Display devices like projectors have gamuts or ranges of colour they can reproduce. So in order to accurately display your images you would ideally like your display gamut to be at least as large, if not larger, than your source’s gamut, otherwise clipping will occur.
A lot of things can affect a display device’s gamut, the most important of which is the light source.
All light is a mixture of colours and from this, you can derive a spectrum. Think of it as the frequency response of a light source. By way of example, daylight is very wide and even in its spectrum. A flame has lots of red in it, but not much in the blue range, and whilst fluorescent lamps produce ‘white’ light, it is terrible because their spectrum is so uneven.
If a projector has a poor light source, the colour gamut by definition will have to be poor.
Generally speaking, it is a challenge to produce technically pure red, green and blue from most light sources. This in turn leads to a compromised colour gamut. The closest thing we have to pure light sources are lasers.
Therefore, the gold standard for projector light sources are RGB lasers.
With precise, individual red, green, and blue lasers, these projector illumination sources can dial into specific colour patterns for visuals that nearly match the perceivable colour spectrum of the human eye without sacrificing brightness or adding moving parts. This is because the three RGB laser light sources are highly collimated and pure.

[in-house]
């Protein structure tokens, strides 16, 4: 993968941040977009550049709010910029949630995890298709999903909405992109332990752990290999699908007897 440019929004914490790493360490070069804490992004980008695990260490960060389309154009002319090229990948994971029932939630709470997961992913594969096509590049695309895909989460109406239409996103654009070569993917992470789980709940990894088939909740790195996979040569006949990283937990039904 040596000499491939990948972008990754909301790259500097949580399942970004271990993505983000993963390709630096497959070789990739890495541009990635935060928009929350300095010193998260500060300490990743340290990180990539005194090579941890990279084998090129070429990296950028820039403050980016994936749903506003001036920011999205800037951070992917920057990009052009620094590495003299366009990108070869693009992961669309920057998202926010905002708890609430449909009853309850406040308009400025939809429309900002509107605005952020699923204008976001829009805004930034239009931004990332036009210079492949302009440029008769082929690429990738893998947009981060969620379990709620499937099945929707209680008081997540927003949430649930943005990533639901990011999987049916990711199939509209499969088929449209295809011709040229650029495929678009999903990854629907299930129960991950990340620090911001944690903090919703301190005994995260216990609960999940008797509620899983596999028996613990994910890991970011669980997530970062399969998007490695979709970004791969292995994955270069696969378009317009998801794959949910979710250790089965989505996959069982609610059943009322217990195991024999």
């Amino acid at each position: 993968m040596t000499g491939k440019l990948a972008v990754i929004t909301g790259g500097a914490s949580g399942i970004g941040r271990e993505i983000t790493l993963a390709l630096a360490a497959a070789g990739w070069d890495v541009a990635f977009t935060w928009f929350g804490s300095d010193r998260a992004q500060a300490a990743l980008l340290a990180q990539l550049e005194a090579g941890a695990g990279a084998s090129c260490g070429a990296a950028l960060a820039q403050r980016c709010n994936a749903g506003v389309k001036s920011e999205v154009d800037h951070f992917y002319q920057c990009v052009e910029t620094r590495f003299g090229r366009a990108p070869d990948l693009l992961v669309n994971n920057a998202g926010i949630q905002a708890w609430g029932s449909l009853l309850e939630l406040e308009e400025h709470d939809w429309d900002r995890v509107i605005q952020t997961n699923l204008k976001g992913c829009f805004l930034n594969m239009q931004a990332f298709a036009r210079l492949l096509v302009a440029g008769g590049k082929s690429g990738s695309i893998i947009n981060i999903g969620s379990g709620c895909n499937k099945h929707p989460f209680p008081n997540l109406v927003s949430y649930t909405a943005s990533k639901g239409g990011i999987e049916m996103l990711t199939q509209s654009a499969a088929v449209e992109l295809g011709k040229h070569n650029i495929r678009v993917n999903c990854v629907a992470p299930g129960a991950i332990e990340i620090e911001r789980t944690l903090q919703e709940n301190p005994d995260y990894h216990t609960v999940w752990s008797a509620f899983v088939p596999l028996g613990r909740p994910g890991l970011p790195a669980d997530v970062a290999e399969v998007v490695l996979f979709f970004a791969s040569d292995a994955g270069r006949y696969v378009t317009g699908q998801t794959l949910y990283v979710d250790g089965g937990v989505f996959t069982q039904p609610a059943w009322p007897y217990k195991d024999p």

It is the purity of the light that results in highly accurate colour mixing and therefore a wide, accurate gamut.
Yes, they are bigger, they are heavier and run hotter. And yes they are the most expensive. But for the most part they are no-compromise in performance and maintain brightness and accuracy over their lifetime. If you need perfect colour matching, you can get it. If you need absolute colour accuracy, assuming you have the proper instrumentation, you can get that as well.
There is another category of laser projector, Laser Phosphor. Laser phosphor also use laser diodes as the light source, but the way these projectors make use of that light are very different.
Laser phosphor uses blue laser diodes only. To generate the necessary red, blue and green colours, the blue light from the laser diodes shines onto a spinning wheel that is coated in a phosphor compound. The laser light excites the phosphor and produces yellow light. The yellow light is then split into red and green using a dichroic filter while the blue light passes directly through a diffusion segment in the phosphor wheel.
The separated red, green and blue colours are then sent to an imaging surface like a DLP or LCD chip, which then sends the light through a lens and onto the projection surface.
Since laser phosphor eliminates the need for traditional lamps, the major benefits include reduced consumables, lower maintenance and reduced downtime.